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**Emphasize that change and final state are not equivalent**

Step 4: Complete the table 2 H2S O2 ----> 2 SO H2O Before: xs Change –2.4 – After xs

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**Complete calculations on the side**

In this case, desired answer is in moles If mass is required, convert moles to grams in the usual way

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Mole Ratios: #1 Lead will react with hydrochloric acid to produce lead chloride (PbCl2) and hydrogen gas. How many moles of hydrochloric acid are needed to completely react with 4.0 mole of lead? Equation: Before: Change: ____________________________________________________ After:

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Equation: Lead will react with hydrochloric acid to produce lead chloride and hydrogen gas. How many moles of hydrochloric acid are needed to completely react with 4.0 mole of lead? Equation: __Pb + __ HCl --> __PbCl2 + __H2 Before: Change: ____________________________________________________ After:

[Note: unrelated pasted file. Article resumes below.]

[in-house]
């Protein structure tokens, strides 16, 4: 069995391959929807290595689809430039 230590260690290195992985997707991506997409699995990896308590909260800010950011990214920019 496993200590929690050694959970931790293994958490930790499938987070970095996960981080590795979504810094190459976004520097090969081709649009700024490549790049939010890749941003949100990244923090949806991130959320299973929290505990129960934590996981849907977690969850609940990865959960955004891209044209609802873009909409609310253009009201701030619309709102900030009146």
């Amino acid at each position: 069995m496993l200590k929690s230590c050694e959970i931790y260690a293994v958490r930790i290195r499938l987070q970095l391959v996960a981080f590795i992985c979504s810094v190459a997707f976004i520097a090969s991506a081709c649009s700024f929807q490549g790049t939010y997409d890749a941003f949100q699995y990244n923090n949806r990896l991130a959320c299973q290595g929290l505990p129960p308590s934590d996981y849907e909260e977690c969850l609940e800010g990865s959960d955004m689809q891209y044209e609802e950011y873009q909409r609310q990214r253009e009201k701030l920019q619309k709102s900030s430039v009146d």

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Balance & Before: Lead will react with hydrochloric acid to produce lead chloride and hydrogen gas. How many moles of hydrochloric acid are needed to completely react with 4.0 mole of lead? Equation: __Pb + _2_ HCl --> __PbCl2 + __H2 Before: moles excess 0 moles 0 moles Change: ____________________________________________________ After:

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Change Lead will react with hydrochloric acid to produce lead chloride and hydrogen gas. How many moles of hydrochloric acid are needed to completely react with 4.0 mole of lead? Equation: __Pb + _2_ HCl --> __PbCl2 + __H2 Before: moles excess 0 moles 0 moles Change: -4 moles -8moles mole + 4 mole ____________________________________________________ After:

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After Lead will react with hydrochloric acid to produce lead chloride and hydrogen gas. How many moles of hydrochloric acid are needed to completely react with 4.0 mole of lead? Equation: __Pb + _2_ HCl --> __PbCl2 + __H2 Before: moles excess 0 moles 0 moles Change: -4 moles -8 moles mole + 4 mole ____________________________________________________ After: 0 mole excess 4 moles 4 moles You Can Convert: moles to grams (multiply moles x molar mass (g/mol))